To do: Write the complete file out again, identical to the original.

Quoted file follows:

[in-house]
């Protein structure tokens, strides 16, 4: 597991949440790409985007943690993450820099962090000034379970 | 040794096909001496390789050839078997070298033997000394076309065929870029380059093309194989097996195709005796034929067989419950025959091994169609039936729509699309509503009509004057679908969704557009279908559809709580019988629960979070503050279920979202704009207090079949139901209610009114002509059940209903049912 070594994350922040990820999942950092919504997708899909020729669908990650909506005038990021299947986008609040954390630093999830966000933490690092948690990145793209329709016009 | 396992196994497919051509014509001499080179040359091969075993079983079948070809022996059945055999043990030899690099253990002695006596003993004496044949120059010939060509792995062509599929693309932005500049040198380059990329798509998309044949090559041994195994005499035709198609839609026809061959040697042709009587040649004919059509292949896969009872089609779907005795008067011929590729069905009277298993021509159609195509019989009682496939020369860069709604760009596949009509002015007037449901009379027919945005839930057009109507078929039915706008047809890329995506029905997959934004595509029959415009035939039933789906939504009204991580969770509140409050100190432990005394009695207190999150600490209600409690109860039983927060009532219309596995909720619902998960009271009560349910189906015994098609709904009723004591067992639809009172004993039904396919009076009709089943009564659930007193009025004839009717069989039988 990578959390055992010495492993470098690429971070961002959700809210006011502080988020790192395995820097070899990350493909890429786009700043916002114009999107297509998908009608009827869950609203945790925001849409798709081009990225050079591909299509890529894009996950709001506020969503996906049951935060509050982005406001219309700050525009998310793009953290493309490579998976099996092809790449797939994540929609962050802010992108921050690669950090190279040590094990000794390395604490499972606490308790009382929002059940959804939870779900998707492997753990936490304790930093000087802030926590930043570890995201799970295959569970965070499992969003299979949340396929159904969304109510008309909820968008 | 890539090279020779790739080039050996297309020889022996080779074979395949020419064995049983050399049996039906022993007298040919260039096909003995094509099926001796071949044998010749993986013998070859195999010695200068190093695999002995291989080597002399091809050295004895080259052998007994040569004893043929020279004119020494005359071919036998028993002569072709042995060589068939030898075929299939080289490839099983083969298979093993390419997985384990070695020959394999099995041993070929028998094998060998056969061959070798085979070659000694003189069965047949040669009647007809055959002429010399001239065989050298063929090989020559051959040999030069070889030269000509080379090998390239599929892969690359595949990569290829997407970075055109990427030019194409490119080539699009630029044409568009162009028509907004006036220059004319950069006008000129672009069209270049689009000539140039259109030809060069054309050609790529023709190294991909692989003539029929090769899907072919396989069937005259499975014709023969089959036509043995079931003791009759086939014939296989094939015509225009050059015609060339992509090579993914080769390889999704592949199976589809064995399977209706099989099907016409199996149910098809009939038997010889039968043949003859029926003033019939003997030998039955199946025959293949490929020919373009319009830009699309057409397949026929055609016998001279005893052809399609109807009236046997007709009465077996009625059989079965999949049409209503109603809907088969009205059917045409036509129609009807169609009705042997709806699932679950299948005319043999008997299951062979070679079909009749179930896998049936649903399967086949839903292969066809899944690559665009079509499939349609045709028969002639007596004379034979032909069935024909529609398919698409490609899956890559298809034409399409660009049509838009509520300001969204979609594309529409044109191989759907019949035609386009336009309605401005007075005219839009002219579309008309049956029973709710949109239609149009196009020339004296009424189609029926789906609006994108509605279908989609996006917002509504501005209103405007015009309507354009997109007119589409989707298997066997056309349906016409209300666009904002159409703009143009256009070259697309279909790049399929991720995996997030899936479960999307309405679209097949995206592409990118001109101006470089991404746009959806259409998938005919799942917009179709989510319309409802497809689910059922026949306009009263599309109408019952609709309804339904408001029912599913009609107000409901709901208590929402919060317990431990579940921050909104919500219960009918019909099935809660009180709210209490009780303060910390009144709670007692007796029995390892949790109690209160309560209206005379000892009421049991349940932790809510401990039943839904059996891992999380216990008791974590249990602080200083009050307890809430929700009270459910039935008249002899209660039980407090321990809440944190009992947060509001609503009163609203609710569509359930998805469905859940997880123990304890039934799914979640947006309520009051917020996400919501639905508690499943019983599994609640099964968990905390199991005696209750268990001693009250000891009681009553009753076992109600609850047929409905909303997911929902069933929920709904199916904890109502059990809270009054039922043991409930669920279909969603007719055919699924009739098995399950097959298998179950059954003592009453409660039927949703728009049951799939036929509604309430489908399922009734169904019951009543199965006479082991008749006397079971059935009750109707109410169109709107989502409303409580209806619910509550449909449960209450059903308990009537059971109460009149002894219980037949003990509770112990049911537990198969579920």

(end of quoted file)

[in-house]
């Protein structure tokens, strides 16, 4: 597991949440790409985007943690993450820099962090000034379970 | 040794096909001496390789050839078997070298033997000394076309065929870029380059093309194989097996195709005796034929067989419950025959091994169609039936729509699309509503009509004057679908969704557009279908559809709580019988629960979070503050279920979202704009207090079949139901209610009114002509059940209903049912 070594994350922040990820999942950092919504997708899909020729669908990650909506005038990021299947986008609040954390630093999830966000933490690092948690990145793209329709016009 | 396992196994497919051509014509001499080179040359091969075993079983079948070809022996059945055999043990030899690099253990002695006596003993004496044949120059010939060509792995062509599929693309932005500049040198380059990329798509998309044949090559041994195994005499035709198609839609026809061959040697042709009587040649004919059509292949896969009872089609779907005795008067011929590729069905009277298993021509159609195509019989009682496939020369860069709604760009596949009509002015007037449901009379027919945005839930057009109507078929039915706008047809890329995506029905997959934004595509029959415009035939039933789906939504009204991580969770509140409050100190432990005394009695207190999150600490209600409690109860039983927060009532219309596995909720619902998960009271009560349910189906015994098609709904009723004591067992639809009172004993039904396919009076009709089943009564659930007193009025004839009717069989039988 990578959390055992010495492993470098690429971070961002959700809210006011502080988020790192395995820097070899990350493909890429786009700043916002114009999107297509998908009608009827869950609203945790925001849409798709081009990225050079591909299509890529894009996950709001506020969503996906049951935060509050982005406001219309700050525009998310793009953290493309490579998976099996092809790449797939994540929609962050802010992108921050690669950090190279040590094990000794390395604490499972606490308790009382929002059940959804939870779900998707492997753990936490304790930093000087802030926590930043570890995201799970295959569970965070499992969003299979949340396929159904969304109510008309909820968008 | 890539090279020779790739080039050996297309020889022996080779074979395949020419064995049983050399049996039906022993007298040919260039096909003995094509099926001796071949044998010749993986013998070859195999010695200068190093695999002995291989080597002399091809050295004895080259052998007994040569004893043929020279004119020494005359071919036998028993002569072709042995060589068939030898075929299939080289490839099983083969298979093993390419997985384990070695020959394999099995041993070929028998094998060998056969061959070798085979070659000694003189069965047949040669009647007809055959002429010399001239065989050298063929090989020559051959040999030069070889030269000509080379090998390239599929892969690359595949990569290829997407970075055109990427030019194409490119080539699009630029044409568009162009028509907004006036220059004319950069006008000129672009069209270049689009000539140039259109030809060069054309050609790529023709190294991909692989003539029929090769899907072919396989069937005259499975014709023969089959036509043995079931003791009759086939014939296989094939015509225009050059015609060339992509090579993914080769390889999704592949199976589809064995399977209706099989099907016409199996149910098809009939038997010889039968043949003859029926003033019939003997030998039955199946025959293949490929020919373009319009830009699309057409397949026929055609016998001279005893052809399609109807009236046997007709009465077996009625059989079965999949049409209503109603809907088969009205059917045409036509129609009807169609009705042997709806699932679950299948005319043999008997299951062979070679079909009749179930896998049936649903399967086949839903292969066809899944690559665009079509499939349609045709028969002639007596004379034979032909069935024909529609398919698409490609899956890559298809034409399409660009049509838009509520300001969204979609594309529409044109191989759907019949035609386009336009309605401005007075005219839009002219579309008309049956029973709710949109239609149009196009020339004296009424189609029926789906609006994108509605279908989609996006917002509504501005209103405007015009309507354009997109007119589409989707298997066997056309349906016409209300666009904002159409703009143009256009070259697309279909790049399929991720995996997030899936479960999307309405679209097949995206592409990118001109101006470089991404746009959806259409998938005919799942917009179709989510319309409802497809689910059922026949306009009263599309109408019952609709309804339904408001029912599913009609107000409901709901208590929402919060317990431990579940921050909104919500219960009918019909099935809660009180709210209490009780303060910390009144709670007692007796029995390892949790109690209160309560209206005379000892009421049991349940932790809510401990039943839904059996891992999380216990008791974590249990602080200083009050307890809430929700009270459910039935008249002899209660039980407090321990809440944190009992947060509001609503009163609203609710569509359930998805469905859940997880123990304890039934799914979640947006309520009051917020996400919501639905508690499943019983599994609640099964968990905390199991005696209750268990001693009250000891009681009553009753076992109600609850047929409905909303997911929902069933929920709904199916904890109502059990809270009054039922043991409930669920279909969603007719055919699924009739098995399950097959298998179950059954003592009453409660039927949703728009049951799939036929509604309430489908399922009734169904019951009543199965006479082991008749006397079971059935009750109707109410169109709107989502409303409580209806619910509550449909449960209450059903308990009537059971109460009149002894219980037949003990509770112990049911537990198969579920």